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US Warship Capable of Operating F-35B Arrives in Japan
Image Credit: U.S. Navy

US Warship Capable of Operating F-35B Arrives in Japan

 
 

One of the U.S. Navy’s largest surface warships, the Wasp-class amphibious assault ship USS Wasp, arrived at the naval port of Sasebo, Japan on January 14, replacing its sister ship USS Bonhomme Richard as the biggest forward-deployed amphibious assault ship in the U.S. Navy’s 7th Fleet.

The 40,000-ton vessel will replace the USS Bonhomme Richard as the flagship of Task Force 76, which includes all of the 7th Fleet amphibious forces.

The USS Wasp, following modifications of its flight deck, is capable of operating the U.S. Marine Corps’ variant of the supersonic fifth-generation F-35B Lightning II Joint Strike Fighter. F-35B fighters are expected to embark on the USS Wasp when it begins it scheduled regional patrols in the coming weeks.

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“The arrival of USS Wasp represents an increase in military capability and a commitment to our partners and allies for security and stability in the region,” said Captain Colby Howard, the commander officer of the USS Wasp, according to a press statement. “Paired with the F-35B Joint Strike Fighter, we remain ready to execute the full range of military operations from crisis response to disaster relief.”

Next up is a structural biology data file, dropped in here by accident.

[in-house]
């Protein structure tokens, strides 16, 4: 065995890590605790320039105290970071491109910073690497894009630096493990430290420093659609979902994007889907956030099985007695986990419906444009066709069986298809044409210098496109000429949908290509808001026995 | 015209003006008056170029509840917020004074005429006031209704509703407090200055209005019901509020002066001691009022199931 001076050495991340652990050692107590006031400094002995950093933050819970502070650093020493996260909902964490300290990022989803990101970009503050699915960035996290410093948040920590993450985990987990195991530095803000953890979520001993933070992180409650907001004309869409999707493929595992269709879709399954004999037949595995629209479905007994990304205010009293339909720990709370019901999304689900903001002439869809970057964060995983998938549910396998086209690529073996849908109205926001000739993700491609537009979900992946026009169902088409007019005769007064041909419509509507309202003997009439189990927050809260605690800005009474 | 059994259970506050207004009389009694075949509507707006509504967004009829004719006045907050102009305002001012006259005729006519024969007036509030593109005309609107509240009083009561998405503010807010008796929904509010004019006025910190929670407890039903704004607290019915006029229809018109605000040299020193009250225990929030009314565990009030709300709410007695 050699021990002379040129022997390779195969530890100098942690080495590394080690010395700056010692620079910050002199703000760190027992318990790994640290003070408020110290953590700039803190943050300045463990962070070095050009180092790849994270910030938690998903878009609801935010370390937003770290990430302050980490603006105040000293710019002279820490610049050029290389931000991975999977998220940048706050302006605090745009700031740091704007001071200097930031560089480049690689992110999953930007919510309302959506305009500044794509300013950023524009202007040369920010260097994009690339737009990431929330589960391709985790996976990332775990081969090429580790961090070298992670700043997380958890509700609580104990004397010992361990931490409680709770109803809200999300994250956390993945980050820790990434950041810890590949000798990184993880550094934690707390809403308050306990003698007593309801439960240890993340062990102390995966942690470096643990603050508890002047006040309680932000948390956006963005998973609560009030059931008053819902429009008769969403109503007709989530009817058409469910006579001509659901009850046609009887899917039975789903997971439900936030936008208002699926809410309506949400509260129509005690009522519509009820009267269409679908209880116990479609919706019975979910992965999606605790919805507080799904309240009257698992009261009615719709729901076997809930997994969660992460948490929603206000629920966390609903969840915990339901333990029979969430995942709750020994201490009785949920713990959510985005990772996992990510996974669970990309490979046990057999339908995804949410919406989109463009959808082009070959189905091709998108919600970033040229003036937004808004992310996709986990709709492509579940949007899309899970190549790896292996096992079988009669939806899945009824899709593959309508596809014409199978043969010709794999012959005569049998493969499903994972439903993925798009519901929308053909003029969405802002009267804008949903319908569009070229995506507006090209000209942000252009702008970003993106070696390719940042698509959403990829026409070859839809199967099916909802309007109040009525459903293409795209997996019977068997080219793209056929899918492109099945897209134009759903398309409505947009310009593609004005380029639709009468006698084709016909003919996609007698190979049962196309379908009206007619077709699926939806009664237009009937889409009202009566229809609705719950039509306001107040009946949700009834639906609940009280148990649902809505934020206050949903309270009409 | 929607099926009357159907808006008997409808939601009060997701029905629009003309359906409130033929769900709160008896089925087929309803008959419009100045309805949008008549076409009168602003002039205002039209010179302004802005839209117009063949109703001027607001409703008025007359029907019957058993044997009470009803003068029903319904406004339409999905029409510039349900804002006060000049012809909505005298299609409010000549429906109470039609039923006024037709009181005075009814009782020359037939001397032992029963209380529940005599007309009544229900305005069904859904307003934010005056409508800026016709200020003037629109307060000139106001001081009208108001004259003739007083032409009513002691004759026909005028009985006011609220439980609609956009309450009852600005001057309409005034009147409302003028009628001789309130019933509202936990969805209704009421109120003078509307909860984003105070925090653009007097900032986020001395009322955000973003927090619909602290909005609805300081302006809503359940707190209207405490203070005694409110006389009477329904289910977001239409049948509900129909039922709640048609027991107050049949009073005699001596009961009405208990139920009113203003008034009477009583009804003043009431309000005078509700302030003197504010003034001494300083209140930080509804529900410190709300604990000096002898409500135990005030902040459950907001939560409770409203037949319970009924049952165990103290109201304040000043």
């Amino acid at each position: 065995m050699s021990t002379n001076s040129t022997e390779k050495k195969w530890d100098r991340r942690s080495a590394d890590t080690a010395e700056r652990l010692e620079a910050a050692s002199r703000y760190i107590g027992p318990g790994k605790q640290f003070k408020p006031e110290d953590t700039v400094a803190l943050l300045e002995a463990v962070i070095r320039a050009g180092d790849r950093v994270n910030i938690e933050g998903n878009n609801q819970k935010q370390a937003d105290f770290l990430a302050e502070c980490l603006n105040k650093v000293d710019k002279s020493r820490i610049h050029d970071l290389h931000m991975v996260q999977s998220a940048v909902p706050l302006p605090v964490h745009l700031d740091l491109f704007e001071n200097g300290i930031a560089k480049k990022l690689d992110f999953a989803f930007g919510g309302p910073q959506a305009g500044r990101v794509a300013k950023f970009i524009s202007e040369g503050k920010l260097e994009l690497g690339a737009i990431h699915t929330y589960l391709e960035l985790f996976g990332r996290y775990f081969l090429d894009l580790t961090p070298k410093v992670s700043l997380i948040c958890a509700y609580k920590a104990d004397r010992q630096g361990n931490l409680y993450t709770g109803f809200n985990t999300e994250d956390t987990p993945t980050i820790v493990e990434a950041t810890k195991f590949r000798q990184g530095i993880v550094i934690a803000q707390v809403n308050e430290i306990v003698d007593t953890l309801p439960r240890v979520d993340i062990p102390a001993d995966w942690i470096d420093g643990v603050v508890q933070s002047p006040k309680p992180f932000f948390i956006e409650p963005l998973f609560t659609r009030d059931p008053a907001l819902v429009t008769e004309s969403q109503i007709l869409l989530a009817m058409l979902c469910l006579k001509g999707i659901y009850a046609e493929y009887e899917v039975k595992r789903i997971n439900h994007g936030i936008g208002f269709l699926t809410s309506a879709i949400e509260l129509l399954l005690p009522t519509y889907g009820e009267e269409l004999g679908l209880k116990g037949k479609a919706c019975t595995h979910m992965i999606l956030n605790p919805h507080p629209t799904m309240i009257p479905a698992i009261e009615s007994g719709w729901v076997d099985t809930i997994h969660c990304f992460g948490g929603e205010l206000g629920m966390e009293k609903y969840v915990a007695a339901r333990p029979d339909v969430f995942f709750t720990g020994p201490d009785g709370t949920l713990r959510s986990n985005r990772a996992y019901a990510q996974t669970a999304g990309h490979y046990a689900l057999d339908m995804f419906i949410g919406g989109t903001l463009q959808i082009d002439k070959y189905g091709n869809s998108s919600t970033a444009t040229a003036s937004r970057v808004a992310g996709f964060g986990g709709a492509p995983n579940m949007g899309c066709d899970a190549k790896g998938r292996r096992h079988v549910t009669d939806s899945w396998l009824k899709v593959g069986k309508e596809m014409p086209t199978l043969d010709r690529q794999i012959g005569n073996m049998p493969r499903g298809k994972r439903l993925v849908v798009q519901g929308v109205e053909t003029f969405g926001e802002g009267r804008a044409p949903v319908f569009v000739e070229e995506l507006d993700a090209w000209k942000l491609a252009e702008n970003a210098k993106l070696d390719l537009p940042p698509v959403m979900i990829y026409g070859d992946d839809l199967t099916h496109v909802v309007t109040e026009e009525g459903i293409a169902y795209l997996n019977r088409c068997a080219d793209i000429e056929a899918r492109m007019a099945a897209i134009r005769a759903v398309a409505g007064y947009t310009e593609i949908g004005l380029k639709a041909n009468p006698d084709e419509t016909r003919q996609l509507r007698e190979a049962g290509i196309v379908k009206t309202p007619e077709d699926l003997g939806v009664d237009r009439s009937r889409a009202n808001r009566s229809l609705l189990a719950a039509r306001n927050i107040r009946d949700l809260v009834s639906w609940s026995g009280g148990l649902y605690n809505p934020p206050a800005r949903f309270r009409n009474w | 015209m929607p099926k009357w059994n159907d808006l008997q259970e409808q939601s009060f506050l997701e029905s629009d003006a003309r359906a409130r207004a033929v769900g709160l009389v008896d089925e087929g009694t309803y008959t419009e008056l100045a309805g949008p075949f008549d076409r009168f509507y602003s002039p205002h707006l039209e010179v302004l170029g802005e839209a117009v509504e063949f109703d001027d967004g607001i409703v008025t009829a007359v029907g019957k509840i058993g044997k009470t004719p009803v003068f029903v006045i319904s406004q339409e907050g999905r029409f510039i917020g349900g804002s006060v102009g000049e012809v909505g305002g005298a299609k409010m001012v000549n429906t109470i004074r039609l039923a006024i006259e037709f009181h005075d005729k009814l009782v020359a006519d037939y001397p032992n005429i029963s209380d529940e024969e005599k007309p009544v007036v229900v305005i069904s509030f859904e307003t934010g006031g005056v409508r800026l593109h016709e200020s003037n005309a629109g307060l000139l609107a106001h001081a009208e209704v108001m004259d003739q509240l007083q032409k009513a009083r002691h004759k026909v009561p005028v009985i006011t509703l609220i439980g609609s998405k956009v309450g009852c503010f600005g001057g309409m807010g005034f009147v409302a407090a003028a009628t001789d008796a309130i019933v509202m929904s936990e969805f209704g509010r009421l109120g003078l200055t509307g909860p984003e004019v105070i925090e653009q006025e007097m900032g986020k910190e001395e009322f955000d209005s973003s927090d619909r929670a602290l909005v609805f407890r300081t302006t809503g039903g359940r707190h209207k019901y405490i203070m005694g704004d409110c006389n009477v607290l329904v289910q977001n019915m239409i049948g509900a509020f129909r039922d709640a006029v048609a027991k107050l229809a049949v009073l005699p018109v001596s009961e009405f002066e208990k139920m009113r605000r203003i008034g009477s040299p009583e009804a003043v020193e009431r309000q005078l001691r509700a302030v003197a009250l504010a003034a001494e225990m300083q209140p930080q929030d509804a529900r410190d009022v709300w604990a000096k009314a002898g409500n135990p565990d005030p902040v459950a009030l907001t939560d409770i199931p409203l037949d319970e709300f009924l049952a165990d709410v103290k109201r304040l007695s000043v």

The amphibious assault ship, commissioned in 1989, has a crew of over 1,000 officers and sailors and can embark around 2,200 Marines, smaller amphibious assault crafts, and around 31 aircraft, including F-35Bs, AV-8B Harrier IIs, MH-60S Knighthawk helicopters, AH-1Z Viper helicopters, and MV-22 Osprey tiltrotor aircraft.

Next to an upgraded flight deck, the USS Wasp also features an upgraded combat system including upgrades to the MK 2 Ship Self Defense System, SPQ-9B horizon search radar, and MK 57 NATO Sea Sparrow Missile System, among other things.

The U.S. Marine Corps is operating a squadron of 16 F-35Bs at Iwakuni airbase in Yamaguchi Prefecture, Japan. Furthermore, the U.S. Air Force has stationed 13 F-35As —  the F-35’s conventional takeoff and landing variant —at Kadena Air Base, Okinawa for a six-month rotation, which began in November 2016.

The United States’ regional allies, Japan and South Korea are currently in the process of inducting their own F-35s into their respective air forces, as I explained previously:

 The Japan Air Self-Defense Force (JASDF) took delivery of its first F-35A fighter jets this year through the U.S. Foreign Military Sales Program. (…) Japan’s Ministry of Defense selected the F-35A in December 2011 following the F-X competitive bidding process. (…) The JASDF is expected to induct a total of 42 new F-35As in the coming years.

Another U.S. ally, South Korea, will begin receiving its first F-35As in 2018. The South Korean government has ordered 40 F-35A aircraft with delivery expected to be completed by 2021. South Korea has been considering procuring 20 additional F-35As.

The U.S. Navy’s newest class of amphibious assault ships, the USS America, designated Landing Helicopter Assault (LHA) 6, and its Amphibious Ready Group (ARG) are currently also operating in Asian waters as part of a regularly scheduled deployment to the Pacific, Middle East, and the Horn of Africa.

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